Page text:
Traditionally, in twodimensional geometry, a rhomboid is a parallelogram in which adjacent sides are of unequal lengths and angles are oblique.
A parallelogram with sides of equal length (equilateral) is a rhombus but not a rhomboid.
A parallelogram with right angled corners is a rectangle but not a rhomboid.
The term rhomboid is now more often used for a parallelepiped, a solid figure with six faces in which each face is a parallelogram and pairs of opposite faces lie in parallel planes. Some crystals are formed in threedimensional rhomboids. This solid is also sometimes called a rhombic prism. The term occurs frequently in science terminology referring to both its two and threedimensional meaning
Euclid introduces the term in his Elements in Book I, Definition 22,
Euclid never uses the definition of rhomboid again and introduces the word parallelogram in Proposition 31 of Book I; "In parallelogrammic areas the opposite sides and angles are equal to one another, and the diameter bisects the areas." Heath suggests that rhomboid was an older term already in use.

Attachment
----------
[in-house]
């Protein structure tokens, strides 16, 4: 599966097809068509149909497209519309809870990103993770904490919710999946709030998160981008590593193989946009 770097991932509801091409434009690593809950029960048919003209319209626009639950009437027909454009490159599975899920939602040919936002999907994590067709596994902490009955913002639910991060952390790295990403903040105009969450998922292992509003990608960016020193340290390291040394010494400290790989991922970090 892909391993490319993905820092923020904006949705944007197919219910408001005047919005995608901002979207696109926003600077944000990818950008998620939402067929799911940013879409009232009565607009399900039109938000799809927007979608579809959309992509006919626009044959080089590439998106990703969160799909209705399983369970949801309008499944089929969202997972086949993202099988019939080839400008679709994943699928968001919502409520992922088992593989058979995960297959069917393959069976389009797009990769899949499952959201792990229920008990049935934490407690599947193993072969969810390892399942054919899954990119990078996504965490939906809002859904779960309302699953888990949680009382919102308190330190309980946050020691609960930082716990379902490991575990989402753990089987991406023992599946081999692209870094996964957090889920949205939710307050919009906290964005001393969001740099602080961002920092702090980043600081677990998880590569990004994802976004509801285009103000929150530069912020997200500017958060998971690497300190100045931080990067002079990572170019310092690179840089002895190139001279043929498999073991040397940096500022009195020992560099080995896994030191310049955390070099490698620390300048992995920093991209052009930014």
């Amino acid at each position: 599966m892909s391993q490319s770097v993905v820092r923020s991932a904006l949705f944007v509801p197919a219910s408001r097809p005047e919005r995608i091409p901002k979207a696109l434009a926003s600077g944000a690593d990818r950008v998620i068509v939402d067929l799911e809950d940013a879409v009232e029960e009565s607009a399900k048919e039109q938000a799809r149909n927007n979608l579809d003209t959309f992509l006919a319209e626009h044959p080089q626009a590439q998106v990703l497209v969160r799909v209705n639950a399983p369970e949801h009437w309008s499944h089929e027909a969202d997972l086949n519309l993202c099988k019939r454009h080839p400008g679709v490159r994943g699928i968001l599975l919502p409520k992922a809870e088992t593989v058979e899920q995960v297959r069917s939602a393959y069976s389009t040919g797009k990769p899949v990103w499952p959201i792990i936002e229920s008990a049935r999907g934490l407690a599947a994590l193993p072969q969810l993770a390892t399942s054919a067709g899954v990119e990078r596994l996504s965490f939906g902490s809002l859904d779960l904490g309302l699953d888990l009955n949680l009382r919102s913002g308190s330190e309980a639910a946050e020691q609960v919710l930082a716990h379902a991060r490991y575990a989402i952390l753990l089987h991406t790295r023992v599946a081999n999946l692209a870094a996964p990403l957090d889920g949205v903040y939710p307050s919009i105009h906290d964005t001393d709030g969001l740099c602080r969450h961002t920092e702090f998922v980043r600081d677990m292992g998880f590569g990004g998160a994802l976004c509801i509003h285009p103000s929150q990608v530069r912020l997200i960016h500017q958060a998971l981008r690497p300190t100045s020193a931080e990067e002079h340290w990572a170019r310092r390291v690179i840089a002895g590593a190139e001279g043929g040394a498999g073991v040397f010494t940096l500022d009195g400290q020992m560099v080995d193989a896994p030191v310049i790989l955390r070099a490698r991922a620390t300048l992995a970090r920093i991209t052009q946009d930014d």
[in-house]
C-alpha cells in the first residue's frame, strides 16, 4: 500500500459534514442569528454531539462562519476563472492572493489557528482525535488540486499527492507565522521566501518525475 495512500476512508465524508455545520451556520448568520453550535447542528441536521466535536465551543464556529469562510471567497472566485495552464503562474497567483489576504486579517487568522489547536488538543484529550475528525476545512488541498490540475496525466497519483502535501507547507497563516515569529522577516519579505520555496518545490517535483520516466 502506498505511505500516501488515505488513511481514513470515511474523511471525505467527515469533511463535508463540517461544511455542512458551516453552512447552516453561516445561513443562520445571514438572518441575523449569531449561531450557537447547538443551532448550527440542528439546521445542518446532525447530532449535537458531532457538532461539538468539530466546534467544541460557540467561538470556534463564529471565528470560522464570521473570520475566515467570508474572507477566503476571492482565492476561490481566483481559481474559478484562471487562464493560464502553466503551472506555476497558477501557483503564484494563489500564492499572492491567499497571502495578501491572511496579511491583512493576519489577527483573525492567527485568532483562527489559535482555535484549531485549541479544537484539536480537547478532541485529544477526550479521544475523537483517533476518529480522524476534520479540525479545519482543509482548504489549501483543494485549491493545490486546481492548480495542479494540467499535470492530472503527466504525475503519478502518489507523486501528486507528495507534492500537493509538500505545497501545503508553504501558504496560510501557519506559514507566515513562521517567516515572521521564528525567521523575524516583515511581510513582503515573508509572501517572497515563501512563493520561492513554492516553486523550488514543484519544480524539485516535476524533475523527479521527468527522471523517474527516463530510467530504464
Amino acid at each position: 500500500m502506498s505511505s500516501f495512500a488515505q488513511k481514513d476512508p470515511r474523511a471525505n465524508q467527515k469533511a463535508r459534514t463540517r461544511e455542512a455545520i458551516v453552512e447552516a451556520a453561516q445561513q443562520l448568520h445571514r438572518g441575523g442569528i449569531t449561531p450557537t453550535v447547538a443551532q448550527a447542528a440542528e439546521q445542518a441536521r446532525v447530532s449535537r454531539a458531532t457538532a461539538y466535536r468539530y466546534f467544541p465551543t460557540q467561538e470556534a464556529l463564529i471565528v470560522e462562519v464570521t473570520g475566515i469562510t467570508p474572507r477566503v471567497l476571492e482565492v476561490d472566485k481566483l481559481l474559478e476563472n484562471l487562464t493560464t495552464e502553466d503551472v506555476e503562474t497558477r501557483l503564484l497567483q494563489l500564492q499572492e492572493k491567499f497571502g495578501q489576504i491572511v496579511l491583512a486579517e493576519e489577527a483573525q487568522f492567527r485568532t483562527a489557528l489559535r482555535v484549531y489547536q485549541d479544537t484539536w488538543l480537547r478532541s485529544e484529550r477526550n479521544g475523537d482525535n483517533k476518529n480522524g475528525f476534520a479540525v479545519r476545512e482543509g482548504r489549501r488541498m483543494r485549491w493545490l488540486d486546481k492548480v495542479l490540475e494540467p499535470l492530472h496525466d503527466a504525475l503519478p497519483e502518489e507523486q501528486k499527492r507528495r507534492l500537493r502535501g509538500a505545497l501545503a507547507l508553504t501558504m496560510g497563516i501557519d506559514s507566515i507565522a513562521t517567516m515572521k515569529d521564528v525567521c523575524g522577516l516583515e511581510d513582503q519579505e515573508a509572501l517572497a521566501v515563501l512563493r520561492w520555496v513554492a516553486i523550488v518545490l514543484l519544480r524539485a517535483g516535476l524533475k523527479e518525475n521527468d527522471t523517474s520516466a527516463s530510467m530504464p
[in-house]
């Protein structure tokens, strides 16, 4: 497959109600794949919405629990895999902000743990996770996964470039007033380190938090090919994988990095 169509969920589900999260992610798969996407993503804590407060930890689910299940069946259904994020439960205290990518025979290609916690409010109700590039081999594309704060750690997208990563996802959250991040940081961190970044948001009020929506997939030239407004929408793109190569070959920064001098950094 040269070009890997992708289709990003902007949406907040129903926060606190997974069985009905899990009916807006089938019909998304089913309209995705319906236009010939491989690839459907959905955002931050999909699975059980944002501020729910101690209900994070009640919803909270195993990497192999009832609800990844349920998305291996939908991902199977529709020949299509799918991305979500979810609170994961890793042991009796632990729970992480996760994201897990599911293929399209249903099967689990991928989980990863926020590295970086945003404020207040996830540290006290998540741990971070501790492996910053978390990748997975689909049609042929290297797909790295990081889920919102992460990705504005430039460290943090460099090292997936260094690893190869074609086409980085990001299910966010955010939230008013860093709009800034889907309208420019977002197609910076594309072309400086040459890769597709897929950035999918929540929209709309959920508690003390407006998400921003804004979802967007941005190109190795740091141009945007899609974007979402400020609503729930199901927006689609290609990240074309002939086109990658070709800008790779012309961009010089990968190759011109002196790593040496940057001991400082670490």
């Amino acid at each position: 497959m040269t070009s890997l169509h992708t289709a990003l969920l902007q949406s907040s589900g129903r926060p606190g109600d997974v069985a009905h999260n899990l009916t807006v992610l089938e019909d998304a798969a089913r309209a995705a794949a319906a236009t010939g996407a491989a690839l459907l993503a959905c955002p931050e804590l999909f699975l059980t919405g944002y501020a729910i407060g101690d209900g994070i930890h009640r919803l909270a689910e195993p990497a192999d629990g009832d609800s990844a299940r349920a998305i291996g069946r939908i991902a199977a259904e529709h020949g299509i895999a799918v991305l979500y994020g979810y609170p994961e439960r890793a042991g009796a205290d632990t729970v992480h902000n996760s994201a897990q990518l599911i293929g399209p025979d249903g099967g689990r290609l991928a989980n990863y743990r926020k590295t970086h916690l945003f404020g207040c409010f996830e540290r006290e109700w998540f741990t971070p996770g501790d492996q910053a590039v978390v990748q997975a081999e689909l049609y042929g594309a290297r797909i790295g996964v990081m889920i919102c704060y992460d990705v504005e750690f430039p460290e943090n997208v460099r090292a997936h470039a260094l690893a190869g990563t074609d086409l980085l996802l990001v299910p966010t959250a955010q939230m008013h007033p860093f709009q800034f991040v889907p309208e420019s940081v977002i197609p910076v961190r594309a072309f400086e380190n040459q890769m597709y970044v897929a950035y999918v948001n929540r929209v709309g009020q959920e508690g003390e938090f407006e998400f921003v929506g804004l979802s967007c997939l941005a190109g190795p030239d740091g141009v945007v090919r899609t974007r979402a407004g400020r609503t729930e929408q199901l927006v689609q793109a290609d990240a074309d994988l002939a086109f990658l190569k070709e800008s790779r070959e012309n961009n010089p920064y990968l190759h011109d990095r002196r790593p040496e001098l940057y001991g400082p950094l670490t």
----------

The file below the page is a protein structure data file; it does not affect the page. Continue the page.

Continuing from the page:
The rhomboid has no line of symmetry, but it has rotational symmetry of order 2.
In biology, rhomboid may describe a geometric rhomboid (e.g. the rhomboid muscles) or a bilaterallysymmetrical kiteshaped or diamondshaped outline, as in leaves^{[1]} or cephalopod fins^{[2]}